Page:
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Diorama scene from Big Bone Lick State Park, displaying extinct North American mammals--mammoths and mastodon bones have been found in the region
Photo courtesy of the Kentucky Department of Parks

During the Pleistocene age, which occurred during the last great Ice Age, enormous herds of herbivorous animals existed in the vicinity of what is today Big Bone Lick State Park. The area is recognized as the key to understanding the life of the Ice Age on the North American continent over 10,000 years ago. The mammoth and the mastodon were among the animals to visit the Lick. Ancestors of the sloth, bison and horse also frequented the area, which had vegetation and salty earth around the springs that the animals used to supplement their diet. The land was soft and marshy and many of the animals became mired in the bogs and died.

The area was widely known to the American Indians, such as the Delaware and Shawnee, who inhabited the Ohio Valley and relied on these centrally located springs for much of their salt and a large amount of their game. The Europeans learned of the existence of Big Bone Lick from these American Indians and the first European to visit this site was a French Canadian, de Longueil, in 1739. A map of Louisiana, dated 1744, marks the lick as the "place where they found the elephant bones in 1739." The first removal of fossil bones from the lick by American Indian trader Robert Smith was also recorded in 1744. In 1773, a survey party reported using the enormous ribs of the mammoth and mastodon for tent poles and the vertebrae as stools or seats. Explorers noted that the large bones lay scattered throughout the valley. The first map of Kentucky, prepared by John Filson in 1784, bore on the legend: "Big Bone Lick; Salt and Medical Spring. Large bones are found there."

Photo displays bones taken from archeological digs at Big Bone Lick in 1966
Photo from National Register collection, courtesy of the Kentucky Department of Public Information

Meriwether Lewis traveled to Big Bone Lick in October 1803 on his way west to join William Clark and the men assembling in Louisville for the Corps of Discovery. Lewis sent a box of specimens back to President Jefferson, along with an extremely detailed letter describing the finds of Goforth--the lengthiest surviving letter written by Lewis. President Jefferson devoted much time to the study of Big Bone Lick and believed that some of the large animals might still be living in the western regions of the country. In 1807, after the Corps of Discovery disbanded, Jefferson sent Clark to Big Bone Lick for the first organized vertebra paleontology expedition in the United States. Clark employed laborers and collected bones, enough, in three weeks' time, to ship three huge boxes to the President. Jefferson had a room in the White House for the display of the Big Bone collection. The collection was divided and various sections of it went to the National Institute of France in Paris, to Philadelphia and to Jefferson's personal collection, which was unfortunately ground into fertilizer by a careless servant. Between 1756 and 1812, while excavations were continuing, the salt industry developed in the area. The salt works required 500 or 600 gallons of water to make a bushel of salt. Two furnaces were created to speed the process of evaporating the water from the salt, but the operation proved too expensive to be profitable, and the business was halted in 1812. From 1831 to 1848, various paleontologists and geologists visited Big Bone Lick, and the lick was included in indexes of all the principle geological, paleontological and scientific journals in the United States, England, Germany, and France. Besides salt, the springs were known for their medicinal qualities and by 1821 Big Bone Lick was one of the most celebrated resorts in that part of the Ohio Valley. A large hotel was erected and named Clay House, in honor of Henry Clay, the famous statesmen from Lexington, Kentucky.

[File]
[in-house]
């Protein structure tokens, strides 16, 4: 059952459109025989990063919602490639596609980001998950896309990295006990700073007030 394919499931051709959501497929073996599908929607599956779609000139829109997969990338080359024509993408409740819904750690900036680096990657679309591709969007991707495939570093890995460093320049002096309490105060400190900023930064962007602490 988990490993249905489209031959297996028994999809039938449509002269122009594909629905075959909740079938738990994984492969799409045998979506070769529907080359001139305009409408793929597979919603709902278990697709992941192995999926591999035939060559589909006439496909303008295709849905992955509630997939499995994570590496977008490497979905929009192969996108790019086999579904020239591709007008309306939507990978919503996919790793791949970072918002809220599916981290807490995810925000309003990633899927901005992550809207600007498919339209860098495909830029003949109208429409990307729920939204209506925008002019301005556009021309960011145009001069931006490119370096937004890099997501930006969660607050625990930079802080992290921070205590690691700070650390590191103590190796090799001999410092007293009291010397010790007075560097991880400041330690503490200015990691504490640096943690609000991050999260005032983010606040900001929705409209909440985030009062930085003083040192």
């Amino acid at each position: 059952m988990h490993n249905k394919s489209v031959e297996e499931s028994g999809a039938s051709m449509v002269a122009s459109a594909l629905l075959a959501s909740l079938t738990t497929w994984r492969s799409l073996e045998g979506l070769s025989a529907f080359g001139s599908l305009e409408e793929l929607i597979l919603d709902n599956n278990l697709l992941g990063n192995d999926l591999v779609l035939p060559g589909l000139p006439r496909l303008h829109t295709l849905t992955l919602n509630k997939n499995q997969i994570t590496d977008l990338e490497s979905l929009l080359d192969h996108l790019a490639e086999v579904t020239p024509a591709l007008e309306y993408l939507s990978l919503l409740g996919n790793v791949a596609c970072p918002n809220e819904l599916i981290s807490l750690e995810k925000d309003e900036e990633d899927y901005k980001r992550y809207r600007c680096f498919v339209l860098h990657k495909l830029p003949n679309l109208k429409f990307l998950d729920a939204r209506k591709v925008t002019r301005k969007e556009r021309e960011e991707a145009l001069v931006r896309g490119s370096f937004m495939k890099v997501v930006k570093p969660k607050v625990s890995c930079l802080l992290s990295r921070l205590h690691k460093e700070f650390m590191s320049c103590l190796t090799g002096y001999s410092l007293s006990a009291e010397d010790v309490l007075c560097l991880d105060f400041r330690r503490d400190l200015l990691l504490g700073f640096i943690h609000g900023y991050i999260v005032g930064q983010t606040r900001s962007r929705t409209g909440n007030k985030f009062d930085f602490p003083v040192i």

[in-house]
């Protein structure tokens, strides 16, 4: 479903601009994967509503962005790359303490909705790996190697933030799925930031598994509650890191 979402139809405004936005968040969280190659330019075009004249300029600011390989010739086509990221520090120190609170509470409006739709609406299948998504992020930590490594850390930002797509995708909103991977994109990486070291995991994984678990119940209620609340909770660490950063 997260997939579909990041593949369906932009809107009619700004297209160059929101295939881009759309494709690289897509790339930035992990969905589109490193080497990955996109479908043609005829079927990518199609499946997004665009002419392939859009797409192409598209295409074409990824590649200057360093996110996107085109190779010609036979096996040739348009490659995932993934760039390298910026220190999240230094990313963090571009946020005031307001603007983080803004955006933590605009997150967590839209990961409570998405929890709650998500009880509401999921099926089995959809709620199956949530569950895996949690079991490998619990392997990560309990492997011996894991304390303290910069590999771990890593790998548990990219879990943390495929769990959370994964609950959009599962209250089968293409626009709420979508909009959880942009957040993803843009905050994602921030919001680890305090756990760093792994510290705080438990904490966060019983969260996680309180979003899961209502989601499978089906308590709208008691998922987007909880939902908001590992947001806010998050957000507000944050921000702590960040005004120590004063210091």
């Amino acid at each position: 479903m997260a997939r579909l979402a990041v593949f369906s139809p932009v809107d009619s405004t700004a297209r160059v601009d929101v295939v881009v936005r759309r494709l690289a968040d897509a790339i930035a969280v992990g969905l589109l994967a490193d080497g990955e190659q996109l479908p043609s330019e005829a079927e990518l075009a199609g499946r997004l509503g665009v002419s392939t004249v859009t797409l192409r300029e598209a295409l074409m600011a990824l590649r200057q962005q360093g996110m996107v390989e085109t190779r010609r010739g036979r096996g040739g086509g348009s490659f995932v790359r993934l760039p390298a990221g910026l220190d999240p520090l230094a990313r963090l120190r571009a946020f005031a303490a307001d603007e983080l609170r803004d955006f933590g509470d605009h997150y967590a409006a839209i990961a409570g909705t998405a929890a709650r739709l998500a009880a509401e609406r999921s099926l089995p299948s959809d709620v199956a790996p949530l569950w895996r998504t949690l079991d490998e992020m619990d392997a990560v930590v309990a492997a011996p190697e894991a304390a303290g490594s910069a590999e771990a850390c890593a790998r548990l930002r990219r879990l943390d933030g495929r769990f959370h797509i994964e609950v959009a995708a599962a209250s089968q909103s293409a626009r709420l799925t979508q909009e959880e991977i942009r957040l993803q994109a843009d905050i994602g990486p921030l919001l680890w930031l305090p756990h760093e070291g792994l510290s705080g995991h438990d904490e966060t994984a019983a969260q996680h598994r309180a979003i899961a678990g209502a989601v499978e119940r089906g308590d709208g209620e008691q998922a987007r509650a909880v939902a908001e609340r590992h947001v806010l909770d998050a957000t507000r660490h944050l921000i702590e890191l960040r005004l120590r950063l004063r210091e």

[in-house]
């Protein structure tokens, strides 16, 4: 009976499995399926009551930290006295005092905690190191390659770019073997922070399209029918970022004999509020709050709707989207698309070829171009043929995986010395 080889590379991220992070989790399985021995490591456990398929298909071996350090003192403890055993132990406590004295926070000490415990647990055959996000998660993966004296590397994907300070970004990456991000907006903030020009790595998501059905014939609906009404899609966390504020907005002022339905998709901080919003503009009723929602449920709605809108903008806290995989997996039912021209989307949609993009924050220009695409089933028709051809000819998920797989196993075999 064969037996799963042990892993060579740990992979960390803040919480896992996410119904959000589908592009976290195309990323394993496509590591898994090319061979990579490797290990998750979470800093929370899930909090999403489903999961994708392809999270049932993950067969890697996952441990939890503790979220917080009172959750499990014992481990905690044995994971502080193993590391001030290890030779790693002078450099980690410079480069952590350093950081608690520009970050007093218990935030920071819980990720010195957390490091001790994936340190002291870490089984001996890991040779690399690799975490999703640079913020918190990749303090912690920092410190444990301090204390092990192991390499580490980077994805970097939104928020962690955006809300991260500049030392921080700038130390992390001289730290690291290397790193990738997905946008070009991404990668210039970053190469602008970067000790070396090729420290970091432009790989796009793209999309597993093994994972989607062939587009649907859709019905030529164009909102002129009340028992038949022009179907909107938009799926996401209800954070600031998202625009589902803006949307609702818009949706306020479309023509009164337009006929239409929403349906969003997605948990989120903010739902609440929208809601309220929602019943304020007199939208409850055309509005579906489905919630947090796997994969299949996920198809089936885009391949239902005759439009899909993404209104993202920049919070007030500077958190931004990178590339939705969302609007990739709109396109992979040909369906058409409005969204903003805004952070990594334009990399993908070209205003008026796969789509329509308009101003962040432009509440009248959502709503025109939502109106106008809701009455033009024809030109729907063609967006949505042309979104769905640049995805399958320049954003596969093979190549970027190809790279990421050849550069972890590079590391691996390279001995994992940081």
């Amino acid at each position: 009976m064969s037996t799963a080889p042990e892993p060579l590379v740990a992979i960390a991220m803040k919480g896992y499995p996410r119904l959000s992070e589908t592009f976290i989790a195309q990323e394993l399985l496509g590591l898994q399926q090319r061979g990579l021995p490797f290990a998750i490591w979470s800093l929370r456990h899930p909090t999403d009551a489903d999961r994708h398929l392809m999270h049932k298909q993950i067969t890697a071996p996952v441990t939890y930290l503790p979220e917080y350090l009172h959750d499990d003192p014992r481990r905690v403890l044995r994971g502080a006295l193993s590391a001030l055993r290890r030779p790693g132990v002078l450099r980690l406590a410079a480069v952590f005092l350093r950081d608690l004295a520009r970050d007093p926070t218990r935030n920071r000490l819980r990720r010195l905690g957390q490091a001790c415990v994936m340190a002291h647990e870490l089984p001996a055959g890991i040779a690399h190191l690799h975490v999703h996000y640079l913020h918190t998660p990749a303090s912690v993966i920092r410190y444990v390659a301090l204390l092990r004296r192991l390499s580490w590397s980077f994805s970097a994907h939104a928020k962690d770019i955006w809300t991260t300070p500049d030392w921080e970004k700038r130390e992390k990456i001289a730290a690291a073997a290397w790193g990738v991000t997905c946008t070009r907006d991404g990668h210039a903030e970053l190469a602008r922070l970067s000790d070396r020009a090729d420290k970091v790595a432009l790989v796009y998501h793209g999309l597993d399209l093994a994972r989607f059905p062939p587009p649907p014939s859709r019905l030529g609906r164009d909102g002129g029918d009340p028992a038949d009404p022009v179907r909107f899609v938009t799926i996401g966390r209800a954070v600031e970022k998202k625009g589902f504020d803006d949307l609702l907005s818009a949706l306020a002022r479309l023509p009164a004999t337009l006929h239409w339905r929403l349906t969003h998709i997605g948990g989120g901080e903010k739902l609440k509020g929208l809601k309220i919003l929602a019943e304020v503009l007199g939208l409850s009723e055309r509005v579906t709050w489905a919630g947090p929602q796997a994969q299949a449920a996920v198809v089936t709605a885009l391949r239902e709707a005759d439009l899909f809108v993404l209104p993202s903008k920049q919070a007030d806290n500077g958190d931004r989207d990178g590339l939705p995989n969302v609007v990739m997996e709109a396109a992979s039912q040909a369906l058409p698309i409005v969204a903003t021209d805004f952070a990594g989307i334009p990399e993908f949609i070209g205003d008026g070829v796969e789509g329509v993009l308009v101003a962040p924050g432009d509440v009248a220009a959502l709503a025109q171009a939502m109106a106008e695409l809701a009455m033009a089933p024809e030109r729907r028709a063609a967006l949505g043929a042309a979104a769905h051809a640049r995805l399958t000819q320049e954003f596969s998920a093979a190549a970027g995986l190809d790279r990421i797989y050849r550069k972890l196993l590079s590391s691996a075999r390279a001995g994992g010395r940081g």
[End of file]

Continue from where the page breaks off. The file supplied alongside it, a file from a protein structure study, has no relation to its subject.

Big Bone Lick State Park is located at 3380 Beaver Rd. in Union, Kentucky. The park is located 22 miles southwest of Covington on State Hwy. 338, off Hwy. 42/127 and I-71/I-75. The park, including a 7.5 acre lake, is open dawn to dusk and is home to a buffalo herd. Camping is available year-round. The outdoor museum is generally open 9:00am to 5:00pm daily, except during the winter when it is only open weekends, or by calling the main office. There is a fee for admission. Please call 859-384-3522 for more information, or visit the park's website.

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